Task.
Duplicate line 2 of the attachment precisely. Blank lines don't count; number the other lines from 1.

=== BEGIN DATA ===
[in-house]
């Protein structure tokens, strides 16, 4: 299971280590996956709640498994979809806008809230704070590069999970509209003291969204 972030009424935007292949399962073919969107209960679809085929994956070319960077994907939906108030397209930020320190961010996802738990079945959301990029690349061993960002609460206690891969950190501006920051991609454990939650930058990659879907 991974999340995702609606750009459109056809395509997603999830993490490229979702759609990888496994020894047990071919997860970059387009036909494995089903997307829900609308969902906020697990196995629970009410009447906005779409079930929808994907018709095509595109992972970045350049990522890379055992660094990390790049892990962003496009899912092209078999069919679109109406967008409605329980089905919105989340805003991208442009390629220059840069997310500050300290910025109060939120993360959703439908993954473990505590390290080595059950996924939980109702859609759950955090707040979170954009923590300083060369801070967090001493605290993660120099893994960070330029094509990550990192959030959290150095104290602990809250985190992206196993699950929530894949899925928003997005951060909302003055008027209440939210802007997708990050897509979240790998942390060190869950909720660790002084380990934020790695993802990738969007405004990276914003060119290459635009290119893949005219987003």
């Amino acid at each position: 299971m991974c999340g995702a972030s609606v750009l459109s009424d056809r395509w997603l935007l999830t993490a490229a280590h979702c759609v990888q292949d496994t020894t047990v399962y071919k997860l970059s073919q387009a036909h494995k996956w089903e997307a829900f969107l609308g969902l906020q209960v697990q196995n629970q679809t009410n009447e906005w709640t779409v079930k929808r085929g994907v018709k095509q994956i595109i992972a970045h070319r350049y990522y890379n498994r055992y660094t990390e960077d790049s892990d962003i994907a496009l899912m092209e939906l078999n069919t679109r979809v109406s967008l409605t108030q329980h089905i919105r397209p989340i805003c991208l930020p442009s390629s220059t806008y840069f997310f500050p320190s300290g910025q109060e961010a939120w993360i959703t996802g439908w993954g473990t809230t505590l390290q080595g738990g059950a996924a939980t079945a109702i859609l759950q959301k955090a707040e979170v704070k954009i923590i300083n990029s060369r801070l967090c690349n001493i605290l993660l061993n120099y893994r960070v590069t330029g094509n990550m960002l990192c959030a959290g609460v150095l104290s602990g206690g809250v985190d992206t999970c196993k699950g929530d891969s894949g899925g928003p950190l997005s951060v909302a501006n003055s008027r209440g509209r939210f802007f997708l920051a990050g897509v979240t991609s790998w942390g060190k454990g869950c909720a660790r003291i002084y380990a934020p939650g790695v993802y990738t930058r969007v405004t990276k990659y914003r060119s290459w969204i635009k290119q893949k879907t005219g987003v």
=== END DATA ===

């Protein structure tokens, strides 16, 4: 299971280590996956709640498994979809806008809230704070590069999970509209003291969204 972030009424935007292949399962073919969107209960679809085929994956070319960077994907939906108030397209930020320190961010996802738990079945959301990029690349061993960002609460206690891969950190501006920051991609454990939650930058990659879907 991974999340995702609606750009459109056809395509997603999830993490490229979702759609990888496994020894047990071919997860970059387009036909494995089903997307829900609308969902906020697990196995629970009410009447906005779409079930929808994907018709095509595109992972970045350049990522890379055992660094990390790049892990962003496009899912092209078999069919679109109406967008409605329980089905919105989340805003991208442009390629220059840069997310500050300290910025109060939120993360959703439908993954473990505590390290080595059950996924939980109702859609759950955090707040979170954009923590300083060369801070967090001493605290993660120099893994960070330029094509990550990192959030959290150095104290602990809250985190992206196993699950929530894949899925928003997005951060909302003055008027209440939210802007997708990050897509979240790998942390060190869950909720660790002084380990934020790695993802990738969007405004990276914003060119290459635009290119893949005219987003």